Tuesday, September 29, 2009

Sept 29 & 30, 1869

The morning after the picnic shootings, the investigation of the picnic site continued, but no new evidence turned up. The same morning, Dickinson convened a grand jury in Marianna. Amid speculation about the identity of the shooters, one young white man affiliated with the town's Regulators was named. In the meantime, another shooting was reported. About nine miles outside of Marianna, Columbus Sullivan, a white preacher, and George Cox, black, were hauling cotton when they were riddled with buckshot. Cox was lightly wounded. Sullivan's face was mutilated and he died from his wounds about a week later. The gunman escaped. Dickinson wrote to his friend Congressman Charles M. Hamilton about the need for "a first-class detective" in Marianna or, alternatively, "a few Henry rifles" which, he wrote, "would have an excellent moral effect here." During these tense days, rumors began to spread in the white community that dry goods merchant Samuel Fleishman had made some kind of statement advising a group of African American men gathered in his store to avenge the picnic shootings.

Friday, September 25, 2009

September 28, 1869: the War erupts

The most tumultuous, and tragic, events in Jackson County’s history have taken place in the autumn, including the Battle of Marianna in 1864, and the infamous Claude Neal lynching seventy years later. The shootings and assaults of the Jackson County War lasted more than two years, but the most virulent phase came during several weeks beginning in late September 1869.

On the morning of Sept. 28th, five years and one day after the Battle of Marianna, a party of about twenty African American women and children set off on a picnic outing. Their destination was the Natural Bridge, a few miles outside of Marianna. A few men, including Constable Calvin Rogers escorted the group. Rogers, an African American, had long been resented by Regulator elements and, after the shootings of Purman, Finlayson and Constable Pooser the previous spring, an assault on Rogers seemed inevitable. At about 9 a.m., assailants concealed behind thick bushes fired thirteen or fourteen shots in "rapid succession." Rogers, sitting in an ox cart, had his clothes and wallet torn by three or four shots, but suffered only a grazed arm. Rogers fired back in the direction of the shooters with the one round in his gun. He called out to Wyatt Young, who had gone on ahead, to bring ammunition. Meanwhile, confusion and fright overcame the party of picnic-goers. An ox pulling a cart carrying two-year-old Stewart Livingston panicked and bolted. Wyatt Young grabbed the little boy from the cart just as a bullet passed through the boy's skull and into the left side of Young's chest, killing both of them instantly.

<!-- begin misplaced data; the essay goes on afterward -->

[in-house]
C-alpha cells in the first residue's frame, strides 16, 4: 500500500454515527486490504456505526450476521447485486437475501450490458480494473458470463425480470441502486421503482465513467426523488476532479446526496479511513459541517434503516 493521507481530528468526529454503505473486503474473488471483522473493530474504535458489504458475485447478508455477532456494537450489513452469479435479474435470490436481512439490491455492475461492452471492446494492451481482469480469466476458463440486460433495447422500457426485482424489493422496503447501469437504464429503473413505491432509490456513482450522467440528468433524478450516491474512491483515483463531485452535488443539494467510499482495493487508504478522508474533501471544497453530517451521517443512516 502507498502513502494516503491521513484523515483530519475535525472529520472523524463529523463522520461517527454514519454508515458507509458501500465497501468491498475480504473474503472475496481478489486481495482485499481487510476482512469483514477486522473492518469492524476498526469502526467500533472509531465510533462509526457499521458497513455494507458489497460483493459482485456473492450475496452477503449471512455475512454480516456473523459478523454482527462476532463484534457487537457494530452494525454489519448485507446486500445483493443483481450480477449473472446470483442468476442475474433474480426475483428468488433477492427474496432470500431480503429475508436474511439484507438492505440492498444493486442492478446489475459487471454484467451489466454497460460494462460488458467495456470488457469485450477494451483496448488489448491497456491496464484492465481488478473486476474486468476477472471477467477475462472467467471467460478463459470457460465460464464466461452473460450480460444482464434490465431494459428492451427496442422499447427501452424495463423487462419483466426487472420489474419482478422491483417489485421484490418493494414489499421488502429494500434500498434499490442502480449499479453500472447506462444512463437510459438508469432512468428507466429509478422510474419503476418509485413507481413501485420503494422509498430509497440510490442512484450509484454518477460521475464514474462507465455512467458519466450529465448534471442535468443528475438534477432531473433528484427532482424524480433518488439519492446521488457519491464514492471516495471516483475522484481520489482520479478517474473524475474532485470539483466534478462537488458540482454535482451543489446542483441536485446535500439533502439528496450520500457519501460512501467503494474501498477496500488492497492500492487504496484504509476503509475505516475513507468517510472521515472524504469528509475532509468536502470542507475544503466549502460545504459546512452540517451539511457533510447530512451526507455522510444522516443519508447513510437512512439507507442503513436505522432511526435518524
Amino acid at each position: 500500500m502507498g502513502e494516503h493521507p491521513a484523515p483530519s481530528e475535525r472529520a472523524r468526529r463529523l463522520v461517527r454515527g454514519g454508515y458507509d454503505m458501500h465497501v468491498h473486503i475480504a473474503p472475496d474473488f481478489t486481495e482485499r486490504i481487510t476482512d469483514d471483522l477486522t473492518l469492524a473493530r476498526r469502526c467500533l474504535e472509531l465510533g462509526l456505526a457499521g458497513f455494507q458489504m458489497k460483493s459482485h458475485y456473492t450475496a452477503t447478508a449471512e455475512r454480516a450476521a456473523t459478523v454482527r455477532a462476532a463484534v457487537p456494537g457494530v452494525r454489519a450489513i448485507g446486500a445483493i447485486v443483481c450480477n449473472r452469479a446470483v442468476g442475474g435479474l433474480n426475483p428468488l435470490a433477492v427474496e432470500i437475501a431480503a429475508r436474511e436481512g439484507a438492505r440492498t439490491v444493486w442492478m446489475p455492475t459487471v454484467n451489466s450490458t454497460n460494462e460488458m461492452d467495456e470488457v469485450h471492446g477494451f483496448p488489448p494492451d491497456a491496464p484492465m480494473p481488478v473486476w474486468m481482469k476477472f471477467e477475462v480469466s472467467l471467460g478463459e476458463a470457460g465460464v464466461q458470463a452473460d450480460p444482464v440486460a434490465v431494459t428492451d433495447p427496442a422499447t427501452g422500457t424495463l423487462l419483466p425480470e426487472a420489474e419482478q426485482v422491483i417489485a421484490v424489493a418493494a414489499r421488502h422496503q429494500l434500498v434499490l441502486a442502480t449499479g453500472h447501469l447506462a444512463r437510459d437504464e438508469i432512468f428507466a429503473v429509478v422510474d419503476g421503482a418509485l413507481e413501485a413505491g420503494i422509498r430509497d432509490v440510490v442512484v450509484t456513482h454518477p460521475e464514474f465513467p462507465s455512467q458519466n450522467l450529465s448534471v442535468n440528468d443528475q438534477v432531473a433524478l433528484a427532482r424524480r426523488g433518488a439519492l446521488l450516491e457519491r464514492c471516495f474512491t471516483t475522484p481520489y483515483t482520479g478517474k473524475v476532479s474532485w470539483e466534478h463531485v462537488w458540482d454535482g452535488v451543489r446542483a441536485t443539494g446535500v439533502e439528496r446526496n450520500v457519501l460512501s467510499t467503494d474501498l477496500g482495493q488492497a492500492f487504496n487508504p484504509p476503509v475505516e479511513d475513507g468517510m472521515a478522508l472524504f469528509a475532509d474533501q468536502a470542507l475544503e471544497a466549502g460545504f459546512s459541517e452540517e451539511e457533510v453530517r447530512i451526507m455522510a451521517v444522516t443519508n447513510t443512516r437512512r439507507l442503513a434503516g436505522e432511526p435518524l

As abruptly as it had begun, the firing ended. Within ninety minutes, news of this tragedy reached Marianna. John Quincy Dickinson, the senior law enforcement authority remaining in Jackson County, organized a posse of thirty men to search for the killers. They scoured the area around the site of the shooting for evidence. "A mysterious buggy-track" leading from Marianna to the Natural Bridge and out toward Greenwood was discovered, but nightfall ended the investigation.

This account is adapted from my forthcoming narrative history, The Jackson County War, to be published shortly. Updates to thejacksoncountywar.com will be more frequent over the coming weeks as the 140th anniversary is remembered.